William Penn And The Quaker Legacy Essay

2966 Words 12 Pages
Register to read the introduction… During this trip Penn had an encounter with a Frenchman that demanded a sword duel. Penn revealed that he did not show force back because he believed that acting back was “worth the life of a man” (Pg. 25). He heard Thomas Loe’s and other Quakers words being repeated in his head and how it was wrong to take the life of someone because of a custom. The duel confirmed his feelings on how he viewed the world.
His trip to France appeared as a success to his father. He returned a lot like a Frenchmen and his father believed he was now ready to be the heir and carry on his work. The first step was to attend law school at Lincoln’s Inn. His time there was simply to polish the education Penn already had. Sir William Penn later removed his son from Lincoln’s Inn and took him aboard the Royal Charles to witness him as the Great Captain Commander of the ship. This opened William Penn’s eyes and made him begin to appreciate what his father had done for his family. After several weeks Sir William Penn sent Penn back to England as a messenger to the King, a trip that served as Penn’s personal introduction to the King.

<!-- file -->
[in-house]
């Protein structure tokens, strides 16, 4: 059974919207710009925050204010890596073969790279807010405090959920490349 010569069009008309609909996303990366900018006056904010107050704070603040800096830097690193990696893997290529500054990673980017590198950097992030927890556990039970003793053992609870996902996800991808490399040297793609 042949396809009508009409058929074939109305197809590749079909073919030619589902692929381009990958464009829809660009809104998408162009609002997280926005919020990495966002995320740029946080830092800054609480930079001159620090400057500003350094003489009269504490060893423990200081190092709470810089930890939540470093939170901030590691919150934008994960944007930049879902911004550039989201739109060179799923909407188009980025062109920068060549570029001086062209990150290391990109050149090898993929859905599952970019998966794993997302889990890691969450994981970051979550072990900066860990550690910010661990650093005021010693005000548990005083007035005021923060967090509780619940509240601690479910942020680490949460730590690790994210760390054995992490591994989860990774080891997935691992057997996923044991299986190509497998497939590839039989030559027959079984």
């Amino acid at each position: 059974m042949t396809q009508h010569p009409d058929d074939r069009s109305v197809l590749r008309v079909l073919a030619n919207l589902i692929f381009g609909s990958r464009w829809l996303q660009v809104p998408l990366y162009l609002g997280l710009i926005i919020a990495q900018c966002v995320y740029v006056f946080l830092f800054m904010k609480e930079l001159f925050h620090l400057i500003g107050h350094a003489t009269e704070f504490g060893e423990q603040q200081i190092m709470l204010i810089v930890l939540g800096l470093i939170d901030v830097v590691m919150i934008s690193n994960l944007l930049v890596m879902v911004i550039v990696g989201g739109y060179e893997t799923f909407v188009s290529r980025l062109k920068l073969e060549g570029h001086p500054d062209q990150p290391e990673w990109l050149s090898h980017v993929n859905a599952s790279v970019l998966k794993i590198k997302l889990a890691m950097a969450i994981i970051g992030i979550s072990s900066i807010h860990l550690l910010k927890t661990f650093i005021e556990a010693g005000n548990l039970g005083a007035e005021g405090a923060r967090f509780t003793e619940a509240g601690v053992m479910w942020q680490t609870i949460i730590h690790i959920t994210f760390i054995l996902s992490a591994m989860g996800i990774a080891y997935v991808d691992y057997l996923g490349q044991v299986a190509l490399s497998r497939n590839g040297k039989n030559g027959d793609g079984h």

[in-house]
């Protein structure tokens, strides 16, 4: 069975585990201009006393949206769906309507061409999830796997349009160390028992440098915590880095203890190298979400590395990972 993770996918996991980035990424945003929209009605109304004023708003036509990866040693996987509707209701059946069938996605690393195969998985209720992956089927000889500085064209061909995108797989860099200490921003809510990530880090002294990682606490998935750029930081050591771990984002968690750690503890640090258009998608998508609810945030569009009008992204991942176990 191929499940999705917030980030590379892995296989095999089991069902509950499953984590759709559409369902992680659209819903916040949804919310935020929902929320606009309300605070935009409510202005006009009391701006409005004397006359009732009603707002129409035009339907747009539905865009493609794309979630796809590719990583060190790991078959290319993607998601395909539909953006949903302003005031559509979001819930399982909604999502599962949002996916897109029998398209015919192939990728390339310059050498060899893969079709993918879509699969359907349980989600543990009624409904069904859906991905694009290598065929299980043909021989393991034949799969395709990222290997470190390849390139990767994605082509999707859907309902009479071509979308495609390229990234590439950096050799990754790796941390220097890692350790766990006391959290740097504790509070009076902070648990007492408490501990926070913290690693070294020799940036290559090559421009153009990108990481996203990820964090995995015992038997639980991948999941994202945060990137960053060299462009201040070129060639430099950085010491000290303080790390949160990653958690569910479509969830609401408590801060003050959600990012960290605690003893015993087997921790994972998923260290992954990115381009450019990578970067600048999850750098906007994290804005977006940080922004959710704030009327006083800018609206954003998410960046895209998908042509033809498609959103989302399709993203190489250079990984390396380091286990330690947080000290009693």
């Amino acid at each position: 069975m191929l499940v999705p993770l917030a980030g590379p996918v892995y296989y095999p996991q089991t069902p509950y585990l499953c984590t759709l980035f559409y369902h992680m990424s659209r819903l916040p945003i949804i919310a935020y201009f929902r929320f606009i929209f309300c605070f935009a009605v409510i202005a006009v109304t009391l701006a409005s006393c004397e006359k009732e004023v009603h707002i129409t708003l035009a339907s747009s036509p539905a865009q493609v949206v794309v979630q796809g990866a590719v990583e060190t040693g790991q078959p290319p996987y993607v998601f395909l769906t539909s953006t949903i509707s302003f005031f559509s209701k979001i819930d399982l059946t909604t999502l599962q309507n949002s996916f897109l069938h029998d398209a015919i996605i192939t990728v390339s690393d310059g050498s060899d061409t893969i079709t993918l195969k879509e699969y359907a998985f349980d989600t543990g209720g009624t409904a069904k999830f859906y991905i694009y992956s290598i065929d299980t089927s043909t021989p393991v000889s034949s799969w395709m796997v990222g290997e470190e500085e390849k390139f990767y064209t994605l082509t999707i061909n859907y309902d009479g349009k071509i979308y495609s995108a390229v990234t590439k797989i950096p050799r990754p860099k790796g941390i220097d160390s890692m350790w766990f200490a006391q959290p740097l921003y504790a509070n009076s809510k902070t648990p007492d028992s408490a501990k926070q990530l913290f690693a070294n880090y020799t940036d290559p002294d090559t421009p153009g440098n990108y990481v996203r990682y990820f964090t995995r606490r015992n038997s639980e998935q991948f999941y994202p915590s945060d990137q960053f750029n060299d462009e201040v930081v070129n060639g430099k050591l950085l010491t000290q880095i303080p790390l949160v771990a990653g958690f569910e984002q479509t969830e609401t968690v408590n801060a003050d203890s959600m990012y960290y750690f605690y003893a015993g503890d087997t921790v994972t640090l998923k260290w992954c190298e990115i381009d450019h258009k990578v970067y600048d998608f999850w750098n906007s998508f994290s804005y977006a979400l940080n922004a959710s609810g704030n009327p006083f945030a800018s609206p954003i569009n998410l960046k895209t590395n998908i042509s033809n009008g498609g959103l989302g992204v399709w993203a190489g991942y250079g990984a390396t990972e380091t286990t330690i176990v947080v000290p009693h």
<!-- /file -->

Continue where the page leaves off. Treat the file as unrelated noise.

As Penn started to settle in England, his eyes became exposed to the effects of Clarendon Code. Dissenters were being put in the stocks and being pelted with rocks. The group that was given the hardest time was the Quakers, especially because they refused to
…show more content…
On one of his many travels spreading Quakerism, he met Gulielma Springett in the county of Buckinghamshire on his way to Ireland. Springett was the step daughter of Penn’s associate Isaac Penington. After years of having feelings for each other they declared they wanted to get married, and in 1672 finally married. They had eight children, and only three of their children lived to be

Related Documents